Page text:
One of the worst gimmicks in journalism is the open letter. They’re self-important. They’re also disingenuous in that they forego the work of actually convincing readers of something and, instead, assume they all agree and that the writer is merely communicating that consensus to the recipient. Also: the subject of an open letter is almost always stupid itself. If it was interesting, one would just write a column rather than glitz it up like that.
Today’s open letter from Stu Bykofsky of the Philadelphia Daily News is no different in this regard. It purports to be addressed to Ryan Howard, imploring him to retire:
Of our 2008 heroes, only you and Chooch, Carlos Ruiz, remain.
Both of you are slowly sliding into the shadows.
You’ve gone from the Big Piece to the Big Load.
Since blowing up your Achilles’ tendon in 2011, you haven’t been the same. The comeback year you and we expected never came.
Don’t do this to us, Ryan. Don’t make us hate you. Don’t make the Phillies cut you.
Retire at season’s end. Please.
It’s dumb for a lot of reasons, but the dumbest is its central premise: that a ballplayer’s career decisions should be made based on the caprice of fans as opposed to his desire to still play and a team’s desire to still employ him. That’s the unstated conceit of all manner of sports commentary, however, primarily on talk radio. That what Joe from Bucks County or whatever thinks of a given player should be how the team thinks of him. It’s an offshoot from the overrated/underrated and “he’s a bum” school of sports analysis.
Ryan Howard is finishing out a contract that was not great for the Phillies and he has not been the same player since his big injury at the end of 2011, but whether some lame columnist is pained to see him play is about the last thing he or the Phillies should consider when deciding how long he wears red pinstripes.
David O’Brien of the Atlanta-Journal Constitution got to witness the “Nick Swisher During the First Week of Spring Training Experience” the other day. I got that privilege a couple of years ago and, as then, it was just as intense this year. Swisher, no matter what his circumstances and no matter how marginal he may now be to his team’s plans, does not have an “off” switch. He goes to 11 and is cranked there, constantly.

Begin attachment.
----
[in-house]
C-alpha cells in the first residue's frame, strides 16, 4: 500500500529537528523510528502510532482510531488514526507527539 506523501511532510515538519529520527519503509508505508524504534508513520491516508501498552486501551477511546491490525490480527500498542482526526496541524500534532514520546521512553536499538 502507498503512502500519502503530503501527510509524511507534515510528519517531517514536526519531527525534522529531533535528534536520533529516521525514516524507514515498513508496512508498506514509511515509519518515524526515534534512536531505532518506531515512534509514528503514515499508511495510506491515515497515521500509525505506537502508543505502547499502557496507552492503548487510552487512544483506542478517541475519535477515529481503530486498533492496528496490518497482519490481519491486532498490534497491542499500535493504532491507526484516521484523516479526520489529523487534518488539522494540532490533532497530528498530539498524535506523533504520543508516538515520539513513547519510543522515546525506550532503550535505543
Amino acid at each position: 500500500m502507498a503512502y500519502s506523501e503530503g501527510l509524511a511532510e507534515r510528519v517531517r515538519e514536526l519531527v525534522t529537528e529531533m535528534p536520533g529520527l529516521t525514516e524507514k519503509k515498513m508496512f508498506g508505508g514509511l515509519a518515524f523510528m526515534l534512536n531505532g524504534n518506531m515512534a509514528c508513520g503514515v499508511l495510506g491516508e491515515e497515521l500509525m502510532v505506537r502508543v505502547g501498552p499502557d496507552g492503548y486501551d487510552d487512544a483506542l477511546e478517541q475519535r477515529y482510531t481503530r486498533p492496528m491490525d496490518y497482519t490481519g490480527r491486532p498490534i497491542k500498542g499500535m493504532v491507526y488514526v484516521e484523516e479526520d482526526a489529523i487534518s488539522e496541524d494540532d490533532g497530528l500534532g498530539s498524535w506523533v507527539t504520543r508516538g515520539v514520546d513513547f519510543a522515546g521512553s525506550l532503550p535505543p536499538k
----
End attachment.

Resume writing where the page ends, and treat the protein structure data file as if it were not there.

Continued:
He also does not have an “awareness of cliche” switch, because he dropped the purest, most irony-free BSOML we’ve seen from a ballplayer in a good five years:
“This is kind of the first offseason — I think this is my 14th or 15th spring training and I think for the first time in my life I’m starting to train smart,” Swisher continued. “I know that I can’t take that grind of pounding weights each and every day. So you have to alter your workouts a little bit. I feel like I’m in the best shape of my life – on the field, off the field.”
You be you, Nick. Be careful and don’t let your joie de vivre upset your teammates like it did last year. And don’t play long enough or well enough to give the Braves thoughts of letting your 2017 option vest, because no one needs that. But have a nice year all the same.
Starlin Castro had a miserable first half of 2015 but turned things around late in the season. Not enough to keep him in the Cubs’ long term plans, but enough to make him a viable trade candidate, which is how he ended up on the Yankees.
Castro spoke to David Lennon of Newsday and said that the reason for the turnaround was none other than Manny Ramirez, who is a hitting consultant for the Cubs. The two of them worked together closely and Castro says that they have kept in contact all offseason. He may even get some pointers from Ramirez as the season goes on.
If it continues to work and Castro is a key contributor to Yankees success, that makes Manny Ramirez a Yankees hero, right?